Brown Girl on the P(CT): I started following Amanda’s blog at Carrot’s recommendation.  She is currently hiking the PCT.  Last year she successfully completed the Colorado Trail. (both on my bucket list!) The trail isn’t really a very diverse place.  Is hoisting packs and walking great distances just something that crazy white folks do or does backpacking offer gifts that enrich the lives of anyone willing to take on its burdens?  While I can accept that backpacking may not be everyones cup of tea, I definitely believe that our nation’s trails offer experiences that can enrich the lives of anyone.  I’m a former teacher.  In schools one of the ways we look at programs is to ask the question, “Do all racial, ethnic and economic groups in the school’s population proportionally participate in all the school’s programs?”  While we can’t really tell very much about the economic status of thru hikers (Let’s face it…we all look homeless), backpackers of color are definitely under represented.  I think we have to wonder why this is the case.  It is definitely true that citizens who experience our national parks and trails are more likely to appreciate their value and understand the importance of holding onto these resources.  Our country benefits from all of us having a shared understanding of this value.  Amanda is by no means the Jackie Robinson of backpacking, but she is a woman of color whose writing inspires me to follow in her footsteps.  At its core, her blog is simply the story of someone sharing their love of the trail…a love anyone reading this blog would share.  That she occasionally includes observations about ‘hiking while black’ is a big plus.  Believing as I do that long distance hiking offers its benefits to all and that the citizens of the USA should understand and appreciate the value of the natural wonders that our government has been wise enough to preserve, it is important for me to understand these observations.  When she addresses this topic, the typical internet trolls swarm to discount them, but we all know people of color are under represented on the trail.  Given my belief that it is important to have a shared understanding of the value of the wild places available to us, this is a problem.  May she give us insights into finding a solution to this problem and may she also inspire others of all colors to seek out the wonderful experiences our wild places have to offer us.  Amanda is also fundraising for a program called Big City Mountaineers.  We all know that a lack of experience is one of the greatest barriers to hitting the trail.  Here’s an organization doing something about that. (Amanda’s Instagram feed)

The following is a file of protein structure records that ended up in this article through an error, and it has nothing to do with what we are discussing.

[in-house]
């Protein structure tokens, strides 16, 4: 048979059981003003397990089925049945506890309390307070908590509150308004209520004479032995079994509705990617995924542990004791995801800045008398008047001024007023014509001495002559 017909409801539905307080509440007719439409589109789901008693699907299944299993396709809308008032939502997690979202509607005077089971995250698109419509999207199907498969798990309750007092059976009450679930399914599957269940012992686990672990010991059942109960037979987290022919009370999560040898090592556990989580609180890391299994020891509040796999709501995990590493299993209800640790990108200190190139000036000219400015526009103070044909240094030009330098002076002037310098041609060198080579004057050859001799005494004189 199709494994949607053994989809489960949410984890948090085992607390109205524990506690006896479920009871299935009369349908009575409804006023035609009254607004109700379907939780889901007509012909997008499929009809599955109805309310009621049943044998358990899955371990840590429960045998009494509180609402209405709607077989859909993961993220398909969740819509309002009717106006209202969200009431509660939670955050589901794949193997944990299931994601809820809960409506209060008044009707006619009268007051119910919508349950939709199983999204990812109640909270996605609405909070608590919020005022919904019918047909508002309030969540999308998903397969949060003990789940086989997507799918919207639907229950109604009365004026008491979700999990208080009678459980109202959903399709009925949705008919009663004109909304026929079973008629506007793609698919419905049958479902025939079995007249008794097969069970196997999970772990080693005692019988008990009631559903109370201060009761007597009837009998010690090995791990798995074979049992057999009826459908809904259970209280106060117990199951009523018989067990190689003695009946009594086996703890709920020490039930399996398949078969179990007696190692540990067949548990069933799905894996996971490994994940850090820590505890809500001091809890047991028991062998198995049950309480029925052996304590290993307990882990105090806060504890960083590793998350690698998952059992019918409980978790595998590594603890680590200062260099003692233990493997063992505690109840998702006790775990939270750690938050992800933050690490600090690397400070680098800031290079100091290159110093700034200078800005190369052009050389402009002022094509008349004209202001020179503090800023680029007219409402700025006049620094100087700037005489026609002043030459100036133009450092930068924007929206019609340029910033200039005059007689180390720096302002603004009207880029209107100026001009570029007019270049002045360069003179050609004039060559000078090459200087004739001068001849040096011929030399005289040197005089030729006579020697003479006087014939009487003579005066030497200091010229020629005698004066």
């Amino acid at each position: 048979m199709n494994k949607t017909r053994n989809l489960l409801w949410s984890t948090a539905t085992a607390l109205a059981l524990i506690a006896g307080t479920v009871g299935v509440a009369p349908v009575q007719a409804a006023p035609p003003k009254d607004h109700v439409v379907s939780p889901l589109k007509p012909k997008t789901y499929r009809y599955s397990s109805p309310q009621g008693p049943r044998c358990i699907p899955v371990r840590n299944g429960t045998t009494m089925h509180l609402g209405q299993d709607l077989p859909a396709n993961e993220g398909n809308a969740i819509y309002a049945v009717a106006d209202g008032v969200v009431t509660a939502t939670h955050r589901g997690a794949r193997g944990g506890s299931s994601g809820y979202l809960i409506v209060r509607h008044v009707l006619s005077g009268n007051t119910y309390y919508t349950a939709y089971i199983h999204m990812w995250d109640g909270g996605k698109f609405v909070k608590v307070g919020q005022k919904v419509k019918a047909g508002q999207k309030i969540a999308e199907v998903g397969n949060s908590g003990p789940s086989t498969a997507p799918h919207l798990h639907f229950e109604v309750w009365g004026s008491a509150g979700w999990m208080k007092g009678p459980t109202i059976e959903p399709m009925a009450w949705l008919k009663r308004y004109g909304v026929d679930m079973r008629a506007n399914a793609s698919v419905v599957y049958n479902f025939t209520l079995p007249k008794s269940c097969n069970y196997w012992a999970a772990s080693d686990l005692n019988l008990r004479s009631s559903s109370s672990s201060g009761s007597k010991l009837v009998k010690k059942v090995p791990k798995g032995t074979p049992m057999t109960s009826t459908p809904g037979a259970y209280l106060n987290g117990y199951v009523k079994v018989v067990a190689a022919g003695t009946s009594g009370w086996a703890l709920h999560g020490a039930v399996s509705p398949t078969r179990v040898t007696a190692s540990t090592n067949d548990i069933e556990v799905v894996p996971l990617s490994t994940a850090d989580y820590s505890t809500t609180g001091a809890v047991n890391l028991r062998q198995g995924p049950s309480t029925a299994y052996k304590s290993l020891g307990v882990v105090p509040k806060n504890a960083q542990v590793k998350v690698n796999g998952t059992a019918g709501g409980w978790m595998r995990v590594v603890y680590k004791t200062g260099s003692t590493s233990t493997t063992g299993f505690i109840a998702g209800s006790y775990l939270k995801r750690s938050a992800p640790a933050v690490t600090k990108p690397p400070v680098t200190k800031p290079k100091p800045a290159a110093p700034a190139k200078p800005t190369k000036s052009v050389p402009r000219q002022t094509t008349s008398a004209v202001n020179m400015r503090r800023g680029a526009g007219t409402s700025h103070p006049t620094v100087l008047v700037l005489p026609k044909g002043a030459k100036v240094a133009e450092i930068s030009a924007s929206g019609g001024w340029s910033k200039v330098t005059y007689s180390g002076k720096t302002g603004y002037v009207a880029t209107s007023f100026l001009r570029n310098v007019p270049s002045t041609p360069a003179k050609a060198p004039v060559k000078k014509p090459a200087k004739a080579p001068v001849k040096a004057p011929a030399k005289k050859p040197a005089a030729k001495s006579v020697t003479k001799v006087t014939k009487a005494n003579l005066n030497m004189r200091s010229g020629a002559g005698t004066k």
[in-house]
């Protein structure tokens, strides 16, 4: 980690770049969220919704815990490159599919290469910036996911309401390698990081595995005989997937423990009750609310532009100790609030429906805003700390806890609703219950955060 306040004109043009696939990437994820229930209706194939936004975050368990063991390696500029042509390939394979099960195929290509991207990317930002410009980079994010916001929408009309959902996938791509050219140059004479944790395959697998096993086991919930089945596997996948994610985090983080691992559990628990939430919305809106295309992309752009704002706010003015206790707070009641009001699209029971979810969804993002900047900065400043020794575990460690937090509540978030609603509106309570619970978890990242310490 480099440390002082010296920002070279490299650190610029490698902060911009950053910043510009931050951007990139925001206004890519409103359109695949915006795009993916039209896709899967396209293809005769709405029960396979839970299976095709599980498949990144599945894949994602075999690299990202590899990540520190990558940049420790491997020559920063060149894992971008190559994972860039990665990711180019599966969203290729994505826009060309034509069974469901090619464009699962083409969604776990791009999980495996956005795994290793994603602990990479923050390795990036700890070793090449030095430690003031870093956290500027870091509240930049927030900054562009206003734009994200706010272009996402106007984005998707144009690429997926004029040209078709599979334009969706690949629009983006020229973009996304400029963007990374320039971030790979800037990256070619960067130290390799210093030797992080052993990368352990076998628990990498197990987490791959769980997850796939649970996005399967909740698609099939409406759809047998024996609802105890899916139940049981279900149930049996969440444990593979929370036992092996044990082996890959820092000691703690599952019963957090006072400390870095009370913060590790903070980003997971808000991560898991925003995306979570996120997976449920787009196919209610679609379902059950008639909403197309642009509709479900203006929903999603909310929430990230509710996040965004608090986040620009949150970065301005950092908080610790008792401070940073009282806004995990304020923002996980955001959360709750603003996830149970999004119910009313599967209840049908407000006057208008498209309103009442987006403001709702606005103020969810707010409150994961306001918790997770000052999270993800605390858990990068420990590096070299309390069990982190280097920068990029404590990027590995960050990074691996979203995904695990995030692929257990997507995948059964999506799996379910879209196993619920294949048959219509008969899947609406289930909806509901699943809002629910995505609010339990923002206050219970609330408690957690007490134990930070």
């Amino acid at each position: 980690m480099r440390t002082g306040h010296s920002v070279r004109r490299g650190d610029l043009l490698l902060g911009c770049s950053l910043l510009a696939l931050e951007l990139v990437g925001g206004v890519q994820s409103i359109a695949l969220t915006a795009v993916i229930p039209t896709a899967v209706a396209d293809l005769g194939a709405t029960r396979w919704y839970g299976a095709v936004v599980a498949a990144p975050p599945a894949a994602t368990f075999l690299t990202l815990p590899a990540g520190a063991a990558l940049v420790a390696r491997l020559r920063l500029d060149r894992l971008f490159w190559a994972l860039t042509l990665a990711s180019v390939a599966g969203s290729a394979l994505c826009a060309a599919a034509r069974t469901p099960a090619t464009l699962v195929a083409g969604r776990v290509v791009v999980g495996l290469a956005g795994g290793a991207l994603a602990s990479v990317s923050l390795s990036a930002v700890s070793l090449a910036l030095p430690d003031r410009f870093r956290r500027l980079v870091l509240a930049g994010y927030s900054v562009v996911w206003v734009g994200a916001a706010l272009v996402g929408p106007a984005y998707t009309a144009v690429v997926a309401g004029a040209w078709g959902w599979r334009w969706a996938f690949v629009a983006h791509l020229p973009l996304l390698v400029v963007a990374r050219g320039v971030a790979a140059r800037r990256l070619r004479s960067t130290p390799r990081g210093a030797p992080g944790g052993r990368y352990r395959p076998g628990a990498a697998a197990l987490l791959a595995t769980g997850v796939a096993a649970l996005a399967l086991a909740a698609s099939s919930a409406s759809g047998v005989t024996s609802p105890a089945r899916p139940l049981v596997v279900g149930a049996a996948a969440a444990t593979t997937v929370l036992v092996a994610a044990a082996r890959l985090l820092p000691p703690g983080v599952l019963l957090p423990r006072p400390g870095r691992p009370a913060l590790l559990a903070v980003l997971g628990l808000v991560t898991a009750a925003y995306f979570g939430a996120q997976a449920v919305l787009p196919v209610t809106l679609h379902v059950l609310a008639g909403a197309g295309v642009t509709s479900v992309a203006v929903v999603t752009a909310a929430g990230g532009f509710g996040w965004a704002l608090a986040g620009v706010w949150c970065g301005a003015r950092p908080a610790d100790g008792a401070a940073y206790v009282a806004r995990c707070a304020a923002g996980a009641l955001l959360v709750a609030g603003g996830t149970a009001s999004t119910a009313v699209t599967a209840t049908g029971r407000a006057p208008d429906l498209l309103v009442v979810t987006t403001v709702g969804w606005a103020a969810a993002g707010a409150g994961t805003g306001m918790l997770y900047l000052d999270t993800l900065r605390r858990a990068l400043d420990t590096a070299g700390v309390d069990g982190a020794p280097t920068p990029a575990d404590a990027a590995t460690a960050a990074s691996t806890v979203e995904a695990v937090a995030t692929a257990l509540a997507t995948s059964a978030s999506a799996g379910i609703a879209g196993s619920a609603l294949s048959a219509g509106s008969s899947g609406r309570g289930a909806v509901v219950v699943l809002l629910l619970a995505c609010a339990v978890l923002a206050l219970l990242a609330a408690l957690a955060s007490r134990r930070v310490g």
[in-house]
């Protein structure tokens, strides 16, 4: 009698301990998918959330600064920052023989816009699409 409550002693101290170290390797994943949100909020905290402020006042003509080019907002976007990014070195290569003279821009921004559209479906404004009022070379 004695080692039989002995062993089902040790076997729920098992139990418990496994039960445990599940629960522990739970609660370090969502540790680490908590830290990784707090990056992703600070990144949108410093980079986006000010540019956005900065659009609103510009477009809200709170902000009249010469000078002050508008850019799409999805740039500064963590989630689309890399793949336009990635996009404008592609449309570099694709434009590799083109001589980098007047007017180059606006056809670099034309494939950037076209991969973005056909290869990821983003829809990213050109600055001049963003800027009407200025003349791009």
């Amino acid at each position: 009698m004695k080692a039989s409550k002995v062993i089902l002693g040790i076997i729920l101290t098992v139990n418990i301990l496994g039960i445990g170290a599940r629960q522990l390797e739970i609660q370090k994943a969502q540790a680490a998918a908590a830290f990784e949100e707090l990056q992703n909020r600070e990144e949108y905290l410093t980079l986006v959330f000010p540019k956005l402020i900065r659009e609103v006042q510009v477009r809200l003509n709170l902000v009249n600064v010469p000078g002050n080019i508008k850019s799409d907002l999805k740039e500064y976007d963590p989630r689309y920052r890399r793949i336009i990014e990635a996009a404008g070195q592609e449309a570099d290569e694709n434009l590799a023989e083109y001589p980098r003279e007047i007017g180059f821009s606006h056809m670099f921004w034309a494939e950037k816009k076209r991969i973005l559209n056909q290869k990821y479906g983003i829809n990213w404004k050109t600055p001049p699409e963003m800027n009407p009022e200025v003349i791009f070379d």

Erin “Wired” Saver:  Erin is a triple crowner with extensive experience on scads of trails.  She has also consistently shared this experience through her blog.  Erin is also a planner and shares a summary of lessons learned on most of the trails she has done for anyone interested in following her footsteps.  Erin undoubtable has the largest internet footprint of the three bloggers.  She has been writing about her trips for five years.  While she has much more material available, I haven’t read anywhere near as much of it as I have of the other two women.  Only enough to say that her blog is well worth checking out. (Erin’s Instagram feed)

Clearly I have a thing for strong women!